EPA officials gather at the Benton Harbor Water Filtration Plant in November last year.

BENTON HARBOR — More than 98 percent of Benton Harbor’s water service lines have either been replaced or certified as lead free in the past year.

However, after all of the lead lines have been replaced, the city has work to do to satisfy state and federal requirements for the city’s water treatment plant.

One of the requirements issued by the U.S. Environmental Protection Agency on Nov. 2, 2021, was that an analysis be conducted to showcase some alternatives for the long-term operation and maintenance of the city’s water system. The order required the analysis to consider the city maintaining ownership while making staff and administrative changes, consolidating the system and management with one or more neighboring systems, and the complete transfer of plant ownership to another entity.

City officials have made the 156-page report, called “City of Benton Harbor Water System Alternatives Analysis,” available to the public for comments and feedback on the various scenarios.

The analysis looked at seven alternatives, with 11 variations among the alternatives. According to the report, the alternatives were looking at ways to address the current plant’s $1.3 million annual operating deficit.

Among the seven alternatives, four were expected to increase costs while the cost for the other three couldn’t be calculated due to insufficient information.

The alternative that was calculated to increase the cost the least was if the city retained full ownership and all but two water system staff were contracted positions. That option would increase the cost to residential customers by $7.45 a month.

The most expensive option would be to buy water from Benton Township. That was calculated to cost $77.08 per month for each residential customer. The city’s water plant currently uses water from Lake Michigan.

One of the options was for the city to drill new wells to replace Lake Michigan water with groundwater to reduce the amount of chemicals needed and power costs.

The drilling of six wells and building a new treatment plant and transmission main was expected to cost $20 million and could be funded with a loan from the Michigan Drinking Water State Revolving Fund program. Another $17.3 million in other improvements could be funded with recently received federal American Rescue Plan Act money.

This option was calculated to cost every residential customer another $12.50 per month if the system was staffed by city employees and $8 per month if water staff was contracted except for two positions.

Among the other options, the monthly increase in costs to residential units were calculated to be:

  • $12.95: The city retains ownership and all water staff are city employees.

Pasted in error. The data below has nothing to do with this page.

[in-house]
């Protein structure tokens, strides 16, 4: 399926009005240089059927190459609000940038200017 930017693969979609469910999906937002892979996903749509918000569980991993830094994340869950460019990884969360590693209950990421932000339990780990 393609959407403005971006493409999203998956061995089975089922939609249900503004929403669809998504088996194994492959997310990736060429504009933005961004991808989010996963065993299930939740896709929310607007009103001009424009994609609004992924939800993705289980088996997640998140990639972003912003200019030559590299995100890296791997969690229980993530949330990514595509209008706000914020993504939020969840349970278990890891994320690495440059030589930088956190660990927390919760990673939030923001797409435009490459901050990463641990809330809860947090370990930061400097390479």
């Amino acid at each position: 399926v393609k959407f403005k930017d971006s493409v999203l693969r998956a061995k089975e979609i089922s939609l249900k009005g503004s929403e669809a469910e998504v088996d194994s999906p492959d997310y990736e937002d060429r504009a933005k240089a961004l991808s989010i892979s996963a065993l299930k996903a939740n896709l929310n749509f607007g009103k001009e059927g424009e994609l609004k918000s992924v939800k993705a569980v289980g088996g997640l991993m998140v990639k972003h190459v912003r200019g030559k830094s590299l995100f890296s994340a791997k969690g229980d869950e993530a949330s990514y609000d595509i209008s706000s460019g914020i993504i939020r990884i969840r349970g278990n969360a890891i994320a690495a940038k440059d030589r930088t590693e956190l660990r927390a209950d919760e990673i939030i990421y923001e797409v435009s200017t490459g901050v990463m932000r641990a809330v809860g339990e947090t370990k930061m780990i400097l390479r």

• $13.05: The city keeps ownership and the lead operator positions are contracted out, with the rest of staff being city employees.
  • $40.14: Water is bought from St. Joseph and goes through existing storage reservoirs at the water treatment plant.
  • $42.17: Water is bought from St. Joseph, a portion goes through existing storage reservoirs and some goes directly into the distribution system.

Options that weren’t calculated were if the city entered into a formal agreement with St. Joseph and the Southwest Michigan Regional Sanitary Sewer and Water Authority, if the water system was owned and operated by a surrounding system or if the plant was owned by a private entity.

The 156-page study is available for comment through Dec. 1 and can be found on the city’s website, bhcity.us.

Printed copies can be found at:

  • Benton Harbor City Hall, 200 E Wall St.
  • Benton Harbor Library, 213 E. Wall St.
  • Boys & Girls Club Joel E. Smilow Teen Center, 190 W. Empire.
  • Berrien County Health Department, 2149 East Napier Ave.
  • Michigan Department of Health and Human Services, 401 Eighth St.
  • Center for Better Health, 100 W Main St.
  • Benton Harbor High School, 870 Colfax Ave.
  • CAPE Center, 636 Pipestone St.
  • Discovery Enrichment Center, 465 S. McCord St.
  • Fair Plain East Elementary School, 1998 Union Ave.
  • Fair Plain Middle School, 120 E Napier Ave.
  • Martin Luther King Jr. Elementary School, 750 E Britain Ave.

Written comments or questions may be delivered to Benton Harbor City Hall, ATTN: City Clerk, 200 E. Wall St., Benton Harbor, MI 49022, or via email to tmoore@bhcity.us.

All public comments will be consolidated within seven days of the end of the public comment period and presented to the EPA, posted online at the Benton Harbor website, and printed and made available at the Benton Harbor library.

Contact: lwrege@TheHP.com, 932-0361, Twitter: @HPWrege

Staff Writer at The Herald-Palladium